Saudi Arabia has confirmed plans to float shares in its petrochemical and mining companies, that may be worth as much as SR22.5 billion [U.S.$6 billion]. Oil minister Ali Al-Naimi stated yesterday that the first step would be an offering to Saudi investors of SR10 billion [$2.67 billion], to be made following approval by the Capital Markets Authority. A number of new projects are being established, for the manufacture of petrochemicals such as polyethylene, propylene polypropylene, polystyrene, glycol ethylene, methanol, and butane.
And the second :
As a means to promote investment opportunities in Saudi Arabia, the Saudi Committee for the Development of International Trade, in cooperation with the U.S. Departments of Commerce and Energy and the National Association of Manufacturers, has organized a series of workshops to introduce $623 billion in new investment opportunities in the Kingdom through 2020; that is in addition to more than $800 billion in privatization opportunities expected in the next ten years.
However increasing supplies of oil for domestic use will have to come from the amount of oil that Saudi Arabia will produce, and thus will reduce the amount that is available for export.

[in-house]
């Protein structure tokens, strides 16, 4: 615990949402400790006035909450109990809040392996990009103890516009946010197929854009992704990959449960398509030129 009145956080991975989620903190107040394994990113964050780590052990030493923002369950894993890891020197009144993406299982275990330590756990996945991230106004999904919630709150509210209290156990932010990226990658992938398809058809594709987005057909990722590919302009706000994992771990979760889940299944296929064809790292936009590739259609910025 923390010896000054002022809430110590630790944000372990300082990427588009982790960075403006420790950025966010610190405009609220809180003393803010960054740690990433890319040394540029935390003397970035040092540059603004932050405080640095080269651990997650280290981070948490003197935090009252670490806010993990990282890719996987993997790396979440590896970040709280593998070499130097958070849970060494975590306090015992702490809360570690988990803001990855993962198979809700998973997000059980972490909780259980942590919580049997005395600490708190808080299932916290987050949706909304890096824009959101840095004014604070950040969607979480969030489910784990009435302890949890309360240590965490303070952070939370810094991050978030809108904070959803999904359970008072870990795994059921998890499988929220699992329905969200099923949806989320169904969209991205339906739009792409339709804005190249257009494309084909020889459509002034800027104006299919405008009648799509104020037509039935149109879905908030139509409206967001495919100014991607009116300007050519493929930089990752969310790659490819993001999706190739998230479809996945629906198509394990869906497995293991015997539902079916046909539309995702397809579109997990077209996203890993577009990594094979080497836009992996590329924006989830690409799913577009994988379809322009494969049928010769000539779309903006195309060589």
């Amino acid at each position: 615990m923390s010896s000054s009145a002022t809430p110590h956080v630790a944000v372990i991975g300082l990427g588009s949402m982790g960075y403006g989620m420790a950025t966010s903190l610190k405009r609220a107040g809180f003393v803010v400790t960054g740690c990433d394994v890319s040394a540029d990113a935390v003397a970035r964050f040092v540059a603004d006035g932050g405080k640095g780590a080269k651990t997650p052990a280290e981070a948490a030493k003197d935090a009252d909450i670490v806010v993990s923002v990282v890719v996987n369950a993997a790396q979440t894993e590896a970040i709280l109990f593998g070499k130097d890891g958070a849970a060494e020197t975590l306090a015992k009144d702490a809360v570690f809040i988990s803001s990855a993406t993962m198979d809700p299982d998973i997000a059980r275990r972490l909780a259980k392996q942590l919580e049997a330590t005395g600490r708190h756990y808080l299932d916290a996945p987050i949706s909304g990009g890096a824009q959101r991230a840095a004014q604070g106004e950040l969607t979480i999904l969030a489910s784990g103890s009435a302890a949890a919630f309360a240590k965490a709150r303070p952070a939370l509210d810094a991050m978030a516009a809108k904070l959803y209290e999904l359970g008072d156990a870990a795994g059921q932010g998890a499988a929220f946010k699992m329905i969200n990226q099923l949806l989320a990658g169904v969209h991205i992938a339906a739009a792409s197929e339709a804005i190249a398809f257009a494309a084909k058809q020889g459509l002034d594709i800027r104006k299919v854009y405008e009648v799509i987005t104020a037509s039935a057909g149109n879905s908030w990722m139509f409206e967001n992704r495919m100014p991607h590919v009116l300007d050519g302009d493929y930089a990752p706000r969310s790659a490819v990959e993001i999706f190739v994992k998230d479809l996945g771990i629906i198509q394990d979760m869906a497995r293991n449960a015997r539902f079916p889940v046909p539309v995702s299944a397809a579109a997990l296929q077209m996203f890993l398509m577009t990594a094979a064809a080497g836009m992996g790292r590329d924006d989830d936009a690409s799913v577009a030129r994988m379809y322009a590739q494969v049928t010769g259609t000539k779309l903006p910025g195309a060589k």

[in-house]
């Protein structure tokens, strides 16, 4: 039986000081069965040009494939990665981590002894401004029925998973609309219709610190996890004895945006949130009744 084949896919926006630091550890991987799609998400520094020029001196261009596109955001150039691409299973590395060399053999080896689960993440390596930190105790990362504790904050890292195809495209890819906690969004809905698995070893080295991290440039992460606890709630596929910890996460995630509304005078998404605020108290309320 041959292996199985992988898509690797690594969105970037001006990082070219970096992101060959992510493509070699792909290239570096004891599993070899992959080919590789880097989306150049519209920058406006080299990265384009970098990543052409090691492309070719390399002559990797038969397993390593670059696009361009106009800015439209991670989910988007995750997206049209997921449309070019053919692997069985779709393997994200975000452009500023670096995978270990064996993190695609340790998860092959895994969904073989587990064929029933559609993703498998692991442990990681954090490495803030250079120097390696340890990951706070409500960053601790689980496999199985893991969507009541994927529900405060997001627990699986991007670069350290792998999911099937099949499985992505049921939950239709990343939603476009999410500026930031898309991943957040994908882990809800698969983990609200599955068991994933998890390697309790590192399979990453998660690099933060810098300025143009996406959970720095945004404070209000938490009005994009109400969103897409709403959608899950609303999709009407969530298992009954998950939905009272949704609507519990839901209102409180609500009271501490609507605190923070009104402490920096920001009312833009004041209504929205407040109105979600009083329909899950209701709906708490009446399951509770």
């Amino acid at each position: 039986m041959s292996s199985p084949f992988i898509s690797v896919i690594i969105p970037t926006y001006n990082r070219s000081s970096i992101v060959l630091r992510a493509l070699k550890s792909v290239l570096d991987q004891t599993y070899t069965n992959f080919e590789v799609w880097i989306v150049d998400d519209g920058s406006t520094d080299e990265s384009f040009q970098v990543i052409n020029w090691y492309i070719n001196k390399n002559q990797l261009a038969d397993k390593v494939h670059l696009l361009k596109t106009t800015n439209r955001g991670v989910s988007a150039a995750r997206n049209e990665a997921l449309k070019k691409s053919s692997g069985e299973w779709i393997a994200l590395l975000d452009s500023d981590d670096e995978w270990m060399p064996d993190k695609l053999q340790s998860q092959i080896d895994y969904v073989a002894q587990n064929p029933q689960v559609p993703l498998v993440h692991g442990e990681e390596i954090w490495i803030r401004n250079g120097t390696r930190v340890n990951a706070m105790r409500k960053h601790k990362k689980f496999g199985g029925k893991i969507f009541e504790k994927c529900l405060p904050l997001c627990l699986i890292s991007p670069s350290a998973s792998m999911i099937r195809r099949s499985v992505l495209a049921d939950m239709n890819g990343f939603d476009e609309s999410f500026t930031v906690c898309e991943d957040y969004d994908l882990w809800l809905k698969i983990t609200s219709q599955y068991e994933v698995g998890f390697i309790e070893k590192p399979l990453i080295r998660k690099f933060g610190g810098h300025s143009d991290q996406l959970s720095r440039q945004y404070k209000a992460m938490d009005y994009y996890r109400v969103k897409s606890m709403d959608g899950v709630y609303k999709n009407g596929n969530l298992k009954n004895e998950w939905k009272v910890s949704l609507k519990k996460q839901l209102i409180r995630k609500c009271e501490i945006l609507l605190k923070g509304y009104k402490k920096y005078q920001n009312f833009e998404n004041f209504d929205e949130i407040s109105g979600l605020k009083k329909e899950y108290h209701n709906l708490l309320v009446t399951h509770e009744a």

A similar diversion of energy produced to internal use is likely to reduce exports from Russia, and other countries struggling to bring their own economies forward, even as they sell oil abroad to support their growth. And where nations neglect this need, as the current situation in Bolivia has shown, they do so at their own peril.

The arithmetic game that is now being played to try and divide potential growth in oil supplies among the nations quite often neglects this subtraction, in much the same way that it neglects depletion. Unfortunately both subtractions leave a shrinking pie of exportable oil, that too many nations are going to be chasing after.

And in response to Prof G's reiteration of balogh's challenge; "yes," he shamefacedly confesses, "it took until tonight, but I now have replaced the bulbs in five rooms. Can I go now? Facing this corner is awfully lonely!"

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Interesting that the effects of recursion, either minimal, such as countries consuming their own oil production, or quite extensive, such as when ethanol is used to prooduce ethanol, don't get much press anywhere else but here. I think people have the "Fear of all Sums".